Venus has an 'electric wind' strong enough to remove the components of water from its upper atmosphere, which may have played a significant role in stripping the planet of its oceans, according to a new study by NASA and UCL researchers.
"It's amazing and shocking," said Glyn Collinson, previously at UCL Mullard Space Science Laboratory and now a scientist at NASA's Goddard Space Flight Center. "We never dreamt an electric wind could be so powerful that it can suck oxygen right out of an atmosphere into space. This is something that definitely has to be on the checklist when we go looking for habitable planets around other stars."
The study, published today in the journal Geophysical Research Letters, discovered that Venus' electric field is so strong that it can accelerate the heavy electrically charged component of water -- oxygen -- to speeds fast enough to escape the planet's gravity.
When water molecules rise into the upper atmosphere, sunlight breaks the water into hydrogen ions which are fast and escape easily, and heavier oxygen ions which are carried away by the electric field.
Co-author, Professor Andrew Coates of the UCL MSSL, who leads the electron spectrometer team, said, "We've been studying the electrons flowing away from Titan and Mars as well as from Venus, and the ions they drag away to space to be lost forever. We found that over 100 metric tons per year escapes from Venus by this mechanism -- significant over billions of years. The new result here is that the electric field powering this escape is surprisingly strong at Venus compared to the other objects. This will help us understand how this universal process works."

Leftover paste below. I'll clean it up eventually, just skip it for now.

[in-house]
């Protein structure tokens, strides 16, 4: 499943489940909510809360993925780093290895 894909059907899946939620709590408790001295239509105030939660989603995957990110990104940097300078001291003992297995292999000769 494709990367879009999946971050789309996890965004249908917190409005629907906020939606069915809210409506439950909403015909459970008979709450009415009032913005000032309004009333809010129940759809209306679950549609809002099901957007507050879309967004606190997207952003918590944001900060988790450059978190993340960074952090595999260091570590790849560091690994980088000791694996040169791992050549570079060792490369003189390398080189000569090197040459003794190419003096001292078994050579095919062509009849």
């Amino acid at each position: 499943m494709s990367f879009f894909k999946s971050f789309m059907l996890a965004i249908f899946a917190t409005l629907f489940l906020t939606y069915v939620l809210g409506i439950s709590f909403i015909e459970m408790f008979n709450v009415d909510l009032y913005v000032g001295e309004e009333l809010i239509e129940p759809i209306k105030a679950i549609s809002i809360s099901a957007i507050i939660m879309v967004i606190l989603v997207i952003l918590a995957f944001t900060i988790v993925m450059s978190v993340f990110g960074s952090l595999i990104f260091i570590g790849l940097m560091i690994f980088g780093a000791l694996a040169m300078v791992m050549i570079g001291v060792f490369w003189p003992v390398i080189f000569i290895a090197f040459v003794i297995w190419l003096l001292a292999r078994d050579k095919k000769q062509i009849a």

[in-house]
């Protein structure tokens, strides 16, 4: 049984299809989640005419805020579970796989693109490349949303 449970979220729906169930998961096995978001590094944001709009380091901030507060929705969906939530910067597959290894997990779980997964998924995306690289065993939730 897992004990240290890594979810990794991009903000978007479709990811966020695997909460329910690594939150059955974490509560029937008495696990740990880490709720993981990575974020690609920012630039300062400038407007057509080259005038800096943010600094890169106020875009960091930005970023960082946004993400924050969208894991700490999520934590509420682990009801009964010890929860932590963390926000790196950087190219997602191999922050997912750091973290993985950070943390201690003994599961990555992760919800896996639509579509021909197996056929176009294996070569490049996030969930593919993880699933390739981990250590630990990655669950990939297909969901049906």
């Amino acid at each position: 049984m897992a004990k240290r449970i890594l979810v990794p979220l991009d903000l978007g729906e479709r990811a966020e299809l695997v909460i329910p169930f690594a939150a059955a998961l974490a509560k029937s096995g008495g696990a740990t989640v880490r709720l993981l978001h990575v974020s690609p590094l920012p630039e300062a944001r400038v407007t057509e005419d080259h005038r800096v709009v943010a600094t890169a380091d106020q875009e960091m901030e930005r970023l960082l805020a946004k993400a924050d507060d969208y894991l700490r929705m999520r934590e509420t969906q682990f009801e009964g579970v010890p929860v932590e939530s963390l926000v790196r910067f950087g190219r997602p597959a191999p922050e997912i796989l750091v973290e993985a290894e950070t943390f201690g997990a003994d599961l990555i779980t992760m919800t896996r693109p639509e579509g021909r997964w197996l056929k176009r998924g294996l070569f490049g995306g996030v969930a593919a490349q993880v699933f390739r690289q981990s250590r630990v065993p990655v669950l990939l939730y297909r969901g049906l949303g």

Venus is the planet most like Earth in terms of its size and gravity, and evidence suggests it once had oceans worth of water which boiled away to steam long ago with surfaces temperatures of around 860 degrees Fahrenheit (460 Centigrade). Yet Venus' thick atmosphere, about 100 times the pressure of Earth's, has 10,000 to 100,000 times less water than Earth's atmosphere, suggesting something removed all the steam.
Scientists thought it was the solar wind eroding the remainder of an ocean's worth of oxygen and water slowly from Venus' upper atmosphere, but the new findings suggest it was an aggressive electric wind instead.
Just as every planet has a gravity field, it is believed that every planet with an atmosphere is also surrounded by a weak electric field. While the force of gravity is trying to hold the atmosphere on the planet, the electric force can help to push the upper layers of the atmosphere off into space.
The team discovered Venus' electric field using the NASA-SwRI-UCL electron spectrometer, which is part of a larger instrument called ASPERA-4 aboard the ESA Venus Express. When monitoring electrons flowing out of the upper atmosphere, they noticed the electrons were not escaping at their expected speeds because they were being tugged on by Venus' potent electric field. By measuring the change in speed, the team found the strength of the field to be much stronger than expected, and at least five times more powerful than at Earth.
"We don't really know why it is so much stronger at Venus than Earth," said Collinson, "but, we think it might have something to do with Venus being closer to the sun, and the ultraviolet sunlight being twice as bright. It's a really challenging thing to measure and to date all we have are upper limits on how strong it might be here."
Another planet where the electric wind may play an important role is Mars. NASA's MAVEN mission is currently orbiting Mars to determine what caused the Red Planet to lose much of its atmosphere and water.
Professor Coates added, "With ESA's Mars Express, we have already caught this process in action at Mars, and MAVEN can now determine its relative importance. With NASA's Cassini spacecraft we found that Titan loses 7 metric tonnes per day this way."
Understanding the role played by planet's electric winds will help astronomers improve estimates of the size and location of habitable zones around other stars. "Even a weak electric wind could still play a role in water and atmospheric loss at any planet," said Alex Glocer of NASA Goddard, a co-author on the paper. "It could act like a conveyor belt, moving ions higher in the ionosphere where other effects from the solar wind could carry them away."
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